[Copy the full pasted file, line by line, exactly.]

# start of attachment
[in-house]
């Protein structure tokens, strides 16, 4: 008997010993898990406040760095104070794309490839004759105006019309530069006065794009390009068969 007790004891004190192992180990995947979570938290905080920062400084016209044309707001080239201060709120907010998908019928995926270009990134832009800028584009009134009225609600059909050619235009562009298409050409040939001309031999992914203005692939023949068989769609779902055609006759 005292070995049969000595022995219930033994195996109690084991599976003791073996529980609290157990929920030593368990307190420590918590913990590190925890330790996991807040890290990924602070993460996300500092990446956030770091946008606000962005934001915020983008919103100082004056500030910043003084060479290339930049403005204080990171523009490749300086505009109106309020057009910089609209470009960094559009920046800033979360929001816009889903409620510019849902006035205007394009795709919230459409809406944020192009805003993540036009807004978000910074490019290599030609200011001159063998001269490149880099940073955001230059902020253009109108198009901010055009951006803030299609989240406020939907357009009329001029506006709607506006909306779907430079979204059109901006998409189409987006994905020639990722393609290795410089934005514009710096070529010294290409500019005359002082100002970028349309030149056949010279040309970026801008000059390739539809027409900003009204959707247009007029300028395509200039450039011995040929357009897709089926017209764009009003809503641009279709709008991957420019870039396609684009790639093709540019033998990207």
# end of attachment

[in-house]
């Protein structure tokens, strides 16, 4: 008997010993898990406040760095104070794309490839004759105006019309530069006065794009390009068969 007790004891004190192992180990995947979570938290905080920062400084016209044309707001080239201060709120907010998908019928995926270009990134832009800028584009009134009225609600059909050619235009562009298409050409040939001309031999992914203005692939023949068989769609779902055609006759 005292070995049969000595022995219930033994195996109690084991599976003791073996529980609290157990929920030593368990307190420590918590913990590190925890330790996991807040890290990924602070993460996300500092990446956030770091946008606000962005934001915020983008919103100082004056500030910043003084060479290339930049403005204080990171523009490749300086505009109106309020057009910089609209470009960094559009920046800033979360929001816009889903409620510019849902006035205007394009795709919230459409809406944020192009805003993540036009807004978000910074490019290599030609200011001159063998001269490149880099940073955001230059902020253009109108198009901010055009951006803030299609989240406020939907357009009329001029506006709607506006909306779907430079979204059109901006998409189409987006994905020639990722393609290795410089934005514009710096070529010294290409500019005359002082100002970028349309030149056949010279040309970026801008000059390739539809027409900003009204959707247009007029300028395509200039450039011995040929357009897709089926017209764009009003809503641009279709709008991957420019870039396609684009790639093709540019033998990207």